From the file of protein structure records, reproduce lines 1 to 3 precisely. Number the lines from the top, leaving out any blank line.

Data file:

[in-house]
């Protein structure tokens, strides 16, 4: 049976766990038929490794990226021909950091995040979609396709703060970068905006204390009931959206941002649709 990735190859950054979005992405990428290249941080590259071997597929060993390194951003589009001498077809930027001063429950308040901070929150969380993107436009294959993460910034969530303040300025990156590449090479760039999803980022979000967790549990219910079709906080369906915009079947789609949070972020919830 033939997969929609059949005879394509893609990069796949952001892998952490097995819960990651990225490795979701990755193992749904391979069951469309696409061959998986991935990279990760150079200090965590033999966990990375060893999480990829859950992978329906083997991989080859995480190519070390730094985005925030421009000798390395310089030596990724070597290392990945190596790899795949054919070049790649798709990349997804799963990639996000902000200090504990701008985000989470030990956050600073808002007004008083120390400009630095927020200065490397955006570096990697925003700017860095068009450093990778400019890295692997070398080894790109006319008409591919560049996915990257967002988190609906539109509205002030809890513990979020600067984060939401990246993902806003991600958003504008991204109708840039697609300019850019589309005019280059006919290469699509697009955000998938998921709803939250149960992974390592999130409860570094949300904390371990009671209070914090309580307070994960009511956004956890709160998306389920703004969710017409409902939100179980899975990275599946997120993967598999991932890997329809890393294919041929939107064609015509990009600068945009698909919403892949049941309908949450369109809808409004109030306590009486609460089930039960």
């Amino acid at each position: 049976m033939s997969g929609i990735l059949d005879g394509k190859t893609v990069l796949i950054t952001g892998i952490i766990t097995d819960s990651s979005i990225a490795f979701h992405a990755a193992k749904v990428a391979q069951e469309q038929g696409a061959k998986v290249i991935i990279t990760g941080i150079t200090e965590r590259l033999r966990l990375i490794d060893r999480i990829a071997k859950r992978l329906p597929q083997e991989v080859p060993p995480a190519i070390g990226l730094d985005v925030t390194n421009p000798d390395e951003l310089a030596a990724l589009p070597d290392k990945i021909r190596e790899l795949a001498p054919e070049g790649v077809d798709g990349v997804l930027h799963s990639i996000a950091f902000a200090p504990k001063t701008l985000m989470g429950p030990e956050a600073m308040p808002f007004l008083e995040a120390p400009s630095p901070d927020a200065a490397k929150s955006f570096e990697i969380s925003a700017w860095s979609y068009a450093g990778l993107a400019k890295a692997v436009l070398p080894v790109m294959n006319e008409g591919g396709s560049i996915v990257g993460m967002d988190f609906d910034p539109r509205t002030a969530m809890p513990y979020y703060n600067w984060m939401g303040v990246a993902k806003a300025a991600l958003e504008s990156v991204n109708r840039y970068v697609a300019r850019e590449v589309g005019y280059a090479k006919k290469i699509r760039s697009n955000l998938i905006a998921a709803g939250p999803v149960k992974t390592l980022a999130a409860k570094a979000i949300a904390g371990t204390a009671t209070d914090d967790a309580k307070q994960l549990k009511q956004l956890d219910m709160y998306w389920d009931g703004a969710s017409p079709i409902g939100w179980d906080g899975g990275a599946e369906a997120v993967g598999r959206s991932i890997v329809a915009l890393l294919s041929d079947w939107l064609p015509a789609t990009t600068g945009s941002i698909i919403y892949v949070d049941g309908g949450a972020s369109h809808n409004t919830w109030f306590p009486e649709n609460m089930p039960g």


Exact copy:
[in-house]
């Protein structure tokens, strides 16, 4: 049976766990038929490794990226021909950091995040979609396709703060970068905006204390009931959206941002649709 990735190859950054979005992405990428290249941080590259071997597929060993390194951003589009001498077809930027001063429950308040901070929150969380993107436009294959993460910034969530303040300025990156590449090479760039999803980022979000967790549990219910079709906080369906915009079947789609949070972020919830 033939997969929609059949005879394509893609990069796949952001892998952490097995819960990651990225490795979701990755193992749904391979069951469309696409061959998986991935990279990760150079200090965590033999966990990375060893999480990829859950992978329906083997991989080859995480190519070390730094985005925030421009000798390395310089030596990724070597290392990945190596790899795949054919070049790649798709990349997804799963990639996000902000200090504990701008985000989470030990956050600073808002007004008083120390400009630095927020200065490397955006570096990697925003700017860095068009450093990778400019890295692997070398080894790109006319008409591919560049996915990257967002988190609906539109509205002030809890513990979020600067984060939401990246993902806003991600958003504008991204109708840039697609300019850019589309005019280059006919290469699509697009955000998938998921709803939250149960992974390592999130409860570094949300904390371990009671209070914090309580307070994960009511956004956890709160998306389920703004969710017409409902939100179980899975990275599946997120993967598999991932890997329809890393294919041929939107064609015509990009600068945009698909919403892949049941309908949450369109809808409004109030306590009486609460089930039960």
């Amino acid at each position: 049976m033939s997969g929609i990735l059949d005879g394509k190859t893609v990069l796949i950054t952001g892998i952490i766990t097995d819960s990651s979005i990225a490795f979701h992405a990755a193992k749904v990428a391979q069951e469309q038929g696409a061959k998986v290249i991935i990279t990760g941080i150079t200090e965590r590259l033999r966990l990375i490794d060893r999480i990829a071997k859950r992978l329906p597929q083997e991989v080859p060993p995480a190519i070390g990226l730094d985005v925030t390194n421009p000798d390395e951003l310089a030596a990724l589009p070597d290392k990945i021909r190596e790899l795949a001498p054919e070049g790649v077809d798709g990349v997804l930027h799963s990639i996000a950091f902000a200090p504990k001063t701008l985000m989470g429950p030990e956050a600073m308040p808002f007004l008083e995040a120390p400009s630095p901070d927020a200065a490397k929150s955006f570096e990697i969380s925003a700017w860095s979609y068009a450093g990778l993107a400019k890295a692997v436009l070398p080894v790109m294959n006319e008409g591919g396709s560049i996915v990257g993460m967002d988190f609906d910034p539109r509205t002030a969530m809890p513990y979020y703060n600067w984060m939401g303040v990246a993902k806003a300025a991600l958003e504008s990156v991204n109708r840039y970068v697609a300019r850019e590449v589309g005019y280059a090479k006919k290469i699509r760039s697009n955000l998938i905006a998921a709803g939250p999803v149960k992974t390592l980022a999130a409860k570094a979000i949300a904390g371990t204390a009671t209070d914090d967790a309580k307070q994960l549990k009511q956004l956890d219910m709160y998306w389920d009931g703004a969710s017409p079709i409902g939100w179980d906080g899975g990275a599946e369906a997120v993967g598999r959206s991932i890997v329809a915009l890393l294919s041929d079947w939107l064609p015509a789609t990009t600068g945009s941002i698909i919403y892949v949070d049941g309908g949450a972020s369109h809808n409004t919830w109030f306590p009486e649709n609460m089930p039960g």